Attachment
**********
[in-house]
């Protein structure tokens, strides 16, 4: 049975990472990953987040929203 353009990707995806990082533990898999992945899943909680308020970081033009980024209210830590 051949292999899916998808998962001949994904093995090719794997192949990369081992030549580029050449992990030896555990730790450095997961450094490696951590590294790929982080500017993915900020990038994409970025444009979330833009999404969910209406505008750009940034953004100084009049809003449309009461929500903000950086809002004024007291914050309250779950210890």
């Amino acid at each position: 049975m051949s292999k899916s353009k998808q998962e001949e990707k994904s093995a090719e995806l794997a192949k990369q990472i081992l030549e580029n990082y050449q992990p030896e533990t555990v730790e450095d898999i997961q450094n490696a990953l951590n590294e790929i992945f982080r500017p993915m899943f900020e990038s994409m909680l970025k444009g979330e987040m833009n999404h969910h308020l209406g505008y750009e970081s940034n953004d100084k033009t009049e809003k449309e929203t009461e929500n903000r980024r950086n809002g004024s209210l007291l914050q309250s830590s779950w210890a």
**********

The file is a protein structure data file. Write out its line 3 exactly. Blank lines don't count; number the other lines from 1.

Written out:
């Amino acid at each position: 049975m051949s292999k899916s353009k998808q998962e001949e990707k994904s093995a090719e995806l794997a192949k990369q990472i081992l030549e580029n990082y050449q992990p030896e533990t555990v730790e450095d898999i997961q450094n490696a990953l951590n590294e790929i992945f982080r500017p993915m899943f900020e990038s994409m909680l970025k444009g979330e987040m833009n999404h969910h308020l209406g505008y750009e970081s940034n953004d100084k033009t009049e809003k449309e929203t009461e929500n903000r980024r950086n809002g004024s209210l007291l914050q309250s830590s779950w210890a």